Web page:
Bums and backpacks: A non-seamless Santorini departure

JOHANNESBURG — Being at the bottom of Africa, us Saffers have to endure lengthy flights to get to any major hub in the world. Having previously lived in Dubai and having made my annual flight back home to SA, I learnt this all too well. If there’s any piece of advice I can give anybody about flying, it’s that you need to try to go for the most direct route possible. I remember once flying from Dubai to Jo’burg via Nairobi. It was a cheap travel arrangement, but I landed on the either side after a 24-hour delay while my bags went missing somewhere in Kenya. Dominique Herman’s piece below, about her trip to Greece, reminds me of my own flights of pain. – Gareth van Zyl

By Dominique Herman

They say the best way to get over somebody is to get under somebody else.

And who better as a pool of candidates than the descendants of Greek gods? But that’s not the only reason to go to Greece in summer. Just make sure not to fly there via London from Cape Town. That’s a surefire recipe to exit carefree island life and enter the rough and tumble of South African life with a cold, hard jolt.

It’s totally circuitous a route to get from here to there but my friend and I decided on it for a variety of uninteresting reasons. The outbound route was lengthy but the just-fished-out-of-the-Aegean sea bream we suppered on upon arrival in the Santorini village of Kamari made any travel unpleasantness a faint memory. Returning to SA, however, was another story.

Santorini is chockablock in the six-month summer season and completely empty in winter. So the airport – a couple of low-slung buildings where the queues for check-in begin round the block outside – is not geared for the mass number of tourists jostling their way through every day.

So warned, we turned up with bags of time. Flip flop-wearing travellers milled about in all directions. Every inch of floor space was taken up by bums and backpacks. After a mega-long queue to check in and then another for passport control, we found ourselves shepherded outside to wait for the bus to take us to our easyJet flight. Forty-five minutes later, no bus.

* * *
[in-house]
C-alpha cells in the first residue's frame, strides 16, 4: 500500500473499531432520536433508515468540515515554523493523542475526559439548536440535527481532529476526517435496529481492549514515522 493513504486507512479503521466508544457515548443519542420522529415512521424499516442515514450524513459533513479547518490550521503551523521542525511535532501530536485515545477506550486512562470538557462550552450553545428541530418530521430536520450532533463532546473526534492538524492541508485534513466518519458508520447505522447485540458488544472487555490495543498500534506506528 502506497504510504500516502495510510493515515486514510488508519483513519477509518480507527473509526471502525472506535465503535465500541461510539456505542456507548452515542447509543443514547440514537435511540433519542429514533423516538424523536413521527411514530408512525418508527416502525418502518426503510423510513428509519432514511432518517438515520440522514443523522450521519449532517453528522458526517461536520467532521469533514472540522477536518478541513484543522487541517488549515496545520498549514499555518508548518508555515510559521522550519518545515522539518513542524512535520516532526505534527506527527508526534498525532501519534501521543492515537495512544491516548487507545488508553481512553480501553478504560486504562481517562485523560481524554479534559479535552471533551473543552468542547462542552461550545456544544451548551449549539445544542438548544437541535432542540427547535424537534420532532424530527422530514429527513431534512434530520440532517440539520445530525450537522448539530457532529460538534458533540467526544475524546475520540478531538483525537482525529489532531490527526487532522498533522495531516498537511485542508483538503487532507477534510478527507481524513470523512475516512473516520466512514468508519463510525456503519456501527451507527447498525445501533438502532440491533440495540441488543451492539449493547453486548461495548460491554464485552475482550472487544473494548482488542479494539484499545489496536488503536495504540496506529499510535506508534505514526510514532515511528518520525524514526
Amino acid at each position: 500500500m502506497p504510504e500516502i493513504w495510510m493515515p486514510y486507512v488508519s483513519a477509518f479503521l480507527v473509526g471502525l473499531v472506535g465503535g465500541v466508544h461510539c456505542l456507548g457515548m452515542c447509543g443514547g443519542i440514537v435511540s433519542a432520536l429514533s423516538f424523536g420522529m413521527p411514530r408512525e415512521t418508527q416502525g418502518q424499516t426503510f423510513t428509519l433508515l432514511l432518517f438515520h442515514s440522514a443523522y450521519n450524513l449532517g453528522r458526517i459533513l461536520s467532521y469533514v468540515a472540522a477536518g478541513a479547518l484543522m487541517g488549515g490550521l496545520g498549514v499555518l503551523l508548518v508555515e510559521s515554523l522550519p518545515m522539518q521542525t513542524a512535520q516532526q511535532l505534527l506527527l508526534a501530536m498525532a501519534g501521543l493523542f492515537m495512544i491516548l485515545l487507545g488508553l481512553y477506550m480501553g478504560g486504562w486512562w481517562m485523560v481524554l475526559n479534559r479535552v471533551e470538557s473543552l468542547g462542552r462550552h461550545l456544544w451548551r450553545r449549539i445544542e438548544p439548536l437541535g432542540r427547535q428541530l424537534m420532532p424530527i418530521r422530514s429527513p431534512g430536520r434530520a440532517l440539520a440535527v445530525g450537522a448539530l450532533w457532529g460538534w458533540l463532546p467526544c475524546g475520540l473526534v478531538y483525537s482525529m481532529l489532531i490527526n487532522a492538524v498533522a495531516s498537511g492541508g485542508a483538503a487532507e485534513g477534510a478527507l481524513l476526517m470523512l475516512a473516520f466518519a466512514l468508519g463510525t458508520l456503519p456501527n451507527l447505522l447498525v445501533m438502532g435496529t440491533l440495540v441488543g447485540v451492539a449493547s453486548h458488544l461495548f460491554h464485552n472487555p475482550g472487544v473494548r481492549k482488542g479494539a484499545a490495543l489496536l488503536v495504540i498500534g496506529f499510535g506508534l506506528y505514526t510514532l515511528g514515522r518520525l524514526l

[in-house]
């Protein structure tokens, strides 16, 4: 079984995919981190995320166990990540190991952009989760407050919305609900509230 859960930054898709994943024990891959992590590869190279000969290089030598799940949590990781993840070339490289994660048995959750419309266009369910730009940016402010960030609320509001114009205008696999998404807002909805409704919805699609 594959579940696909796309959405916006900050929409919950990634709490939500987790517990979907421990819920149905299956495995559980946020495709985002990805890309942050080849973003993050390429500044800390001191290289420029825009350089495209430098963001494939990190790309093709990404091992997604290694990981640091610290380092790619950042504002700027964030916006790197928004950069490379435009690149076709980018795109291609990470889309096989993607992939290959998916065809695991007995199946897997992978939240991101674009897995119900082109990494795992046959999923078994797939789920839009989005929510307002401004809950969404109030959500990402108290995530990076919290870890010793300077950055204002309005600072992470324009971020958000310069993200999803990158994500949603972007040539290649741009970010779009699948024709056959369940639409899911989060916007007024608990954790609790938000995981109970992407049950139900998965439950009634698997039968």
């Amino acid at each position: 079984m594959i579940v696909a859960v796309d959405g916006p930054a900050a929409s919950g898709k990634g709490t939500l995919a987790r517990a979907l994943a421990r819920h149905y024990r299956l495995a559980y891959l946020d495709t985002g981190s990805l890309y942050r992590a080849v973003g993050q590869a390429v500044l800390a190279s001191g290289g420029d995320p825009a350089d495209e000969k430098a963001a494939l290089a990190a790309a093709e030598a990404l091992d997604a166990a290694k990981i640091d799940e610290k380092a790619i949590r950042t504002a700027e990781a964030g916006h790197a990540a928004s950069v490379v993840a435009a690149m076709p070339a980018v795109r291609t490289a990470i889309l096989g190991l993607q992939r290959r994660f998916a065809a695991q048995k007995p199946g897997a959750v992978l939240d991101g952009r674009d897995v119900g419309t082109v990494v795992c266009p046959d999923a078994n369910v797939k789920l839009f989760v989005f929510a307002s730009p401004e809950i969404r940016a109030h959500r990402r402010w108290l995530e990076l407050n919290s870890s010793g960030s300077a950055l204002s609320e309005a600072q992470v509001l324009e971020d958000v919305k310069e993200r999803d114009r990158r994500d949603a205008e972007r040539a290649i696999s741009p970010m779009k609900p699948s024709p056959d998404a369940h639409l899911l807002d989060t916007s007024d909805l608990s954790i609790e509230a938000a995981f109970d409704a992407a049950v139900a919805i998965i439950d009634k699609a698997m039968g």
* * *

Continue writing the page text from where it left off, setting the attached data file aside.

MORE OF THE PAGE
When we finally got on the plane more than an hour after it was supposed to depart, the captain said she was not authorised to leave London to fly to Santorini to pick us up as there was no space for the plane to park there.

Off we went to Gatwick to be welcomed by the usual immigration interrogation and then back outside waiting for another bus, this one to Heathrow. More than R1000 for a UK transit visa to spend the grand total of about five hours commuting between airports. At the appointed departure time, that plane was also delayed by an hour. Something about it having to be moved from one apron area to another.

In Johannesburg the next morning, we narrowly missed the BA 10.40am to Cape Town and then the SAA 11am. So we settled on the SAA noon flight. Once on that plane, the pilot assured us we would be wheels-up shortly, once refueling was complete. A half hour later the refueling was still happening. Then he mentioned that there was a technical glitch with the refueling equipment and paperwork was having to be issued. Stuff the paperwork, I verbalised, what about the technical problem? The friend I was travelling with responded curtly that I could get off the plane but he was going to Cape Town without me. Two weeks together, we had clearly bonded enough.

One of the crew members then piped up to say that they were just as much in the dark as we were about our departure time, so they would serve drinks now. When we should have been landing in Cape Town, we took off for Cape Town.

And in the final leg of a series consisting of a taxi, tram, buses, planes and now an Uber, we drove up to our front doors 30 hours after we left for the first airport. The backdrop of dazzling cerulean was replaced with foggy grey and there was a complete absence of olive-skinned hotties.

Later that night my friend texted me a screen grab of the quickest route to Santorini from Cape Town. There’s no WH Smith at that connecting airport and the probability of finding giant Toblerones slim, but it makes the journey six to seven hours shorter and that’s a lot of grilled calamari and sea bream munching time to consider.

  • Dominique Herman is a writer and editor in Cape Town. She previously worked as a senior staff reporter for the Cape Times where she covered trade and industry, and property stories.